The Lawnmower Approach

Children are always growing, learning, and discovering. Part of this process is for them to come up against life, bang around, get into fights, have night terrors, and get big feelings. All of these normal things need to happen so they can learn to regulate. Yet, these normal things are often inconvenient for us parents. In turn, we easily label undesirable behavior as bad or problematic. On a high level, this is not fair for the children for they do not know or have the skills to choose better…they are learning those skills by going through these tough situations. This is how life is learned. 

Yet, even though I am aware of this, I still see that my first impulse is to take the lawnmower approach to their behaviors that appear inconvenient for me.

What is the lawnmower approach? It is the approach where I react emotionally and cut everything down in front of me. Essentially, this approach looks to end the perceived problem immediately. It is impulsive and seeks to take immediate control of the situation. No good learning gets done this way.

Sometimes in this situation, I may raise my voice: “HEY! Knock it off! STOP DOING THAT!”

Other times it may be when I react by giving an ultimatum: “If you guys don’t stop, then no one gets the toy!”

In those examples, as simple as they are, I just took the easy way (for me) to stop the behavior. Yelling or taking away is often just a Band-Aid approach to problem-solving (behavioral solving). It covers up the problem but does nothing to fix the issue.

So let’s return to our analogy. Weeds (undesirable behavior) are growing all over the place…We pull out the mower and mow them down….problem solved…for now. A week later, those same weeds have grown stronger and spread….outcomes the lawnmower, and we cut them down again. The problem never has been addressed and grows back even stronger with more numbers. Not only do we cut down the unwanted behaviors, but we also cut down opportunities to model great behaviors: listening, trust, empathy, and understanding.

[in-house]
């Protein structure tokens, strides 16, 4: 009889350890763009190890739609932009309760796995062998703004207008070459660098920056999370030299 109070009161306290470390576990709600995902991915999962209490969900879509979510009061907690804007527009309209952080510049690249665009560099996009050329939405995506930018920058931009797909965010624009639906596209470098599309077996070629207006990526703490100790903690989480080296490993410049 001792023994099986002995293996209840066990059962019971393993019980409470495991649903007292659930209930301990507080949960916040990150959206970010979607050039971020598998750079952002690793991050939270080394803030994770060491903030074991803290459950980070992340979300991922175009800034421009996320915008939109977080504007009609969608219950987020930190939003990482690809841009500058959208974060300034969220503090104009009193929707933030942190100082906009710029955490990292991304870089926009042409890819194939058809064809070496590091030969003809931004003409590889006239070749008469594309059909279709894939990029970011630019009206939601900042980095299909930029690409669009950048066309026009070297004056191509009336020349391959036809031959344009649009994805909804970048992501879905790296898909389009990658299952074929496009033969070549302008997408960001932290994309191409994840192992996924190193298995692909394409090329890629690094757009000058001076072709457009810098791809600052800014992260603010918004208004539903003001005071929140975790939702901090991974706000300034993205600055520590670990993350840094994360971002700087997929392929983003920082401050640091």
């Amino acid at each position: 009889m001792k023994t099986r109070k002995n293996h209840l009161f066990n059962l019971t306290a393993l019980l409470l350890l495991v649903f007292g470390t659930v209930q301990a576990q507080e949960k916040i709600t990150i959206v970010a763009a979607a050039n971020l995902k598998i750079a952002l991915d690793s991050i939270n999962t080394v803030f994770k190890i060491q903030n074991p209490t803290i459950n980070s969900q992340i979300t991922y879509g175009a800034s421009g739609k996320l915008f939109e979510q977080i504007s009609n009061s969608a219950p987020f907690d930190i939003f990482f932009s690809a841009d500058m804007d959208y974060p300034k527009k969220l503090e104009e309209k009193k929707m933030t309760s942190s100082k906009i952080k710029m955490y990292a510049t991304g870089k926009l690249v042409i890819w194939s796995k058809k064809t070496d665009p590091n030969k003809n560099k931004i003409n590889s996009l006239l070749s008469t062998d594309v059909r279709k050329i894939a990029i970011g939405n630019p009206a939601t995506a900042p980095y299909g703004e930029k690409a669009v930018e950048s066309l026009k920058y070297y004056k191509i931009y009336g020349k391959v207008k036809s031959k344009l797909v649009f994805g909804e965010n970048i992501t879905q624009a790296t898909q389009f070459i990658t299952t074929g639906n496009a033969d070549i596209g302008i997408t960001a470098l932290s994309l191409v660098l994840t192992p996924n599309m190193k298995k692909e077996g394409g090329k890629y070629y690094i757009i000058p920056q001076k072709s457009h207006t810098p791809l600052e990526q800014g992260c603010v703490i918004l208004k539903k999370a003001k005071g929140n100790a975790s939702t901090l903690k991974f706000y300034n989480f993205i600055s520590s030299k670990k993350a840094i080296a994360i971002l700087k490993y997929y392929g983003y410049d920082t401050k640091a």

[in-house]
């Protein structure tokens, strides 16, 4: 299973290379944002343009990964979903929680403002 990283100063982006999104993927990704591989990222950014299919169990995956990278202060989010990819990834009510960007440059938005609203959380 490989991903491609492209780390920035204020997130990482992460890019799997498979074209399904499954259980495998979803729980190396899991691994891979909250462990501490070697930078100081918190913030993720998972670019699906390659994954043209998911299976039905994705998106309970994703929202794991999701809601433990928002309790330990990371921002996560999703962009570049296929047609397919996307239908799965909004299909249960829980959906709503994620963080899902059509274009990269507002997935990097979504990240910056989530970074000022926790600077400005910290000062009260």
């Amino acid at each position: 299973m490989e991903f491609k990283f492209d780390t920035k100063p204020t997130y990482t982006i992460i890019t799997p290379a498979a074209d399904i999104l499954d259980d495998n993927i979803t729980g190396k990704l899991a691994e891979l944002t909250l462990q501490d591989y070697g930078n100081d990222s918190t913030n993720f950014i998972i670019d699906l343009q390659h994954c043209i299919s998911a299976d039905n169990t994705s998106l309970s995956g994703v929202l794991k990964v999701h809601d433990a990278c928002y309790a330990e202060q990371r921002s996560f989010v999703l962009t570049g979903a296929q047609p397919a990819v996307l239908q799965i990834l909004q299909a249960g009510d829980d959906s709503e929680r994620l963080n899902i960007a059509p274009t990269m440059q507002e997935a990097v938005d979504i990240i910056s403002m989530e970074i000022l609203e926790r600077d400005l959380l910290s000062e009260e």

Is there a better way to approach this problem? Yes, we should treat children as a garden, not a lawn. We don’t mow a garden. We tend to it, get on our knees, dig in the dirt, and pull the weeds. We plant things to grow (values, virtues, and habits). Then we create the optimum environment for those seeds to flourish.

Gardening is not a convenient thing…not at all. To create a beautiful garden, we have to observe and listen to what it tells us it needs at the moment. Things grow in their own time, and all the while, we watch, monitor, feed, pull weeds. It is a long process that needs patience and perseverance.

Good problem solving is not a race back to our easy, convenient life. Let’s aim to take the time to understand the problem. Taking time to reflect and dig into a problem is the only way to stop it in its place properly. Gardeners pull weeds for a reason. By getting down to the roots, you stop it from growing back. Mowing keeps the roots in the place where they can continue grow…and get worse.

A few reminders to go from lawnmower man to gardener: 

  1. When emotionally triggered by the situation, pause. Wait and listen before responding. Get back to the intellectual brain.
  2. Coach rather than yell.
  3. Ask questions. By asking questions, we are helping the child move from an emotional state to a thinking state.

All behaviors are symptoms that are rooted deeper within a child. Work not to shame it. Do the opposite…pause, accept it, listen, and let it teach you something about what it needs…All behaviors tell a story….what story are you listening to today?

Be well!


Photo by Gabriel Jimenez via Unsplash

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